UPDATE -- SEVERAL DAYS LATER. OK, so I've been busy. Still, a few relevant links.
The genesis for this article was this blog post from August 2006 about the rejiggering of IMF quotas. The Treasury statement on this effort can be found here.
Condoleezza Rice's speech on transformational diplomacy can be found at the State Department web site; here's a link to Robert Zoellick's "responsible stakeholder" speech on China.
The vocabulary of international relations
I am considering for my introductory World Politics class in the Fall. I call it "IR Vocabulary," and the basic idea is to split students into pairs and have each pair go off and find consensus definitions of key IR terms, My intuition here is that in order to have a good discussion about world politics, there are some basic terms that we need to know; some of these terms are more or less empirical and refer to objects in the world, while others are more or less conceptual and refer to ways of making sense of those objects. [Yes, yes, this is an unstable distinction; yes, empirical terms are conceptual and vice versa . . . but there is still a difference, if only a difference of degree, between a term like 'the balance of power' and a term like 'the Security Council.']Click on over to give your answers. Of the top of my head, mine are below, split 50-50 between empirical and conceptual:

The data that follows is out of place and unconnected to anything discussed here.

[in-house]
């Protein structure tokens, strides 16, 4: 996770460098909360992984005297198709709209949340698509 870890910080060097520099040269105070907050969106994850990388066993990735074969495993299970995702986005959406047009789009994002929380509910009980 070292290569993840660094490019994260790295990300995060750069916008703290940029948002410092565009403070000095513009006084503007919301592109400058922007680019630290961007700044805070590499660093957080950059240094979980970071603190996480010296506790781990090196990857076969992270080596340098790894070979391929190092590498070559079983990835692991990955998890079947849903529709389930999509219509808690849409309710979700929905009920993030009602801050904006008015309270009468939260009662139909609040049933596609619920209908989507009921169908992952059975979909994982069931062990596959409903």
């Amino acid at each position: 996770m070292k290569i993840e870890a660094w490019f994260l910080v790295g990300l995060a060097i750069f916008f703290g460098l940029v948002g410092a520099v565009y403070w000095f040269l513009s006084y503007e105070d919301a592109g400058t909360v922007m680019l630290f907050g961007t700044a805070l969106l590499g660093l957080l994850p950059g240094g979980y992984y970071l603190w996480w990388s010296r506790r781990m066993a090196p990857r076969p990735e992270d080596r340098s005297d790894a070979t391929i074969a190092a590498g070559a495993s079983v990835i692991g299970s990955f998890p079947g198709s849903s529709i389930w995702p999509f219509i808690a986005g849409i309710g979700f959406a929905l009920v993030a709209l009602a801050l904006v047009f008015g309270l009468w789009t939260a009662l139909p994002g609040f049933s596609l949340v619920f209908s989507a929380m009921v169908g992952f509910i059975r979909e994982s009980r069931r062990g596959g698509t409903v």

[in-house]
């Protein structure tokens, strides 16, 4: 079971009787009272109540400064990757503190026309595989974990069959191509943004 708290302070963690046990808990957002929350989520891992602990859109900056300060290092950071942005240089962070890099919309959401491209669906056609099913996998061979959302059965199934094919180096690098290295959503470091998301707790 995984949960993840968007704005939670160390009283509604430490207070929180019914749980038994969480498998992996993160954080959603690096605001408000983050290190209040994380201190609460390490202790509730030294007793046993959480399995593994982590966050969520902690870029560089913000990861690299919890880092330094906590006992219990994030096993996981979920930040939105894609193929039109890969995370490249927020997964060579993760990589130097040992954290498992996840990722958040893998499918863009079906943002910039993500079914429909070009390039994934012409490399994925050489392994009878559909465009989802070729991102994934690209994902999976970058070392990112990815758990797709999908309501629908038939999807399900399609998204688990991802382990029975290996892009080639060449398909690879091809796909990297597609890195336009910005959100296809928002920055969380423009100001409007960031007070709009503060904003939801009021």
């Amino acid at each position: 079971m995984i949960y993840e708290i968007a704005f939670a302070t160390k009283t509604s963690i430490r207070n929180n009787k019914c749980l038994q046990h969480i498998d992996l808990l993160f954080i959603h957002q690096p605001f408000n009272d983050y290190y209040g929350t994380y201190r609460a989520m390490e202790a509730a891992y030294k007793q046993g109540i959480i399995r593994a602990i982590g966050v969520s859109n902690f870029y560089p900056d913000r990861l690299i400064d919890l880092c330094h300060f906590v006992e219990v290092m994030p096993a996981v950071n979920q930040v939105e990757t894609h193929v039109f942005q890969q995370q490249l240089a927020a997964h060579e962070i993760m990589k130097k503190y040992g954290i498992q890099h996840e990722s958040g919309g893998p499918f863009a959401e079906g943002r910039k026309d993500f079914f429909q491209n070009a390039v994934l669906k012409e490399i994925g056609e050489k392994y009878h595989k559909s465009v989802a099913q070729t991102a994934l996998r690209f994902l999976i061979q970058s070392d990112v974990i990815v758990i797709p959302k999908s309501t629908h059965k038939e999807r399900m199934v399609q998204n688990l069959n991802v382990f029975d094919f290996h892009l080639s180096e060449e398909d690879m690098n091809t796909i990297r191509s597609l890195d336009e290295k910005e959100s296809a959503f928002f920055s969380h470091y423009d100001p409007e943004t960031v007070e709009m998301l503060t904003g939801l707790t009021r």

EMPIRICALUPDATE: I've fixed the Westphalia term, because there actually is no Treaty of Westphalia. I knew this, but was sloppy about it in the post. Apologies.
Sunday, February 25, 2007
"I wonder why this Council on Foreign Relations meeting is so well-attended?"
Jeremy Grant reports in the Financial Times that the Council on Foreign Relations has announced its latest batch of term members. One of them apparently has some prior experience as a U.N. ambassador:
The dead-pan world of the Washington policy wonk looks set for a dash of Hollywood glamour with the nomination of actress Angelina Jolie to join one of the most venerable think-tanks in the US.
Note to self: check immediately to ascertain if Salma Hayek would be interested in CFR membership. [Um.... don't you have to be an American citizen to belong to the Council?--ed. Hayek is now a U.S. citizen, to vdare's everlasting chagrin.]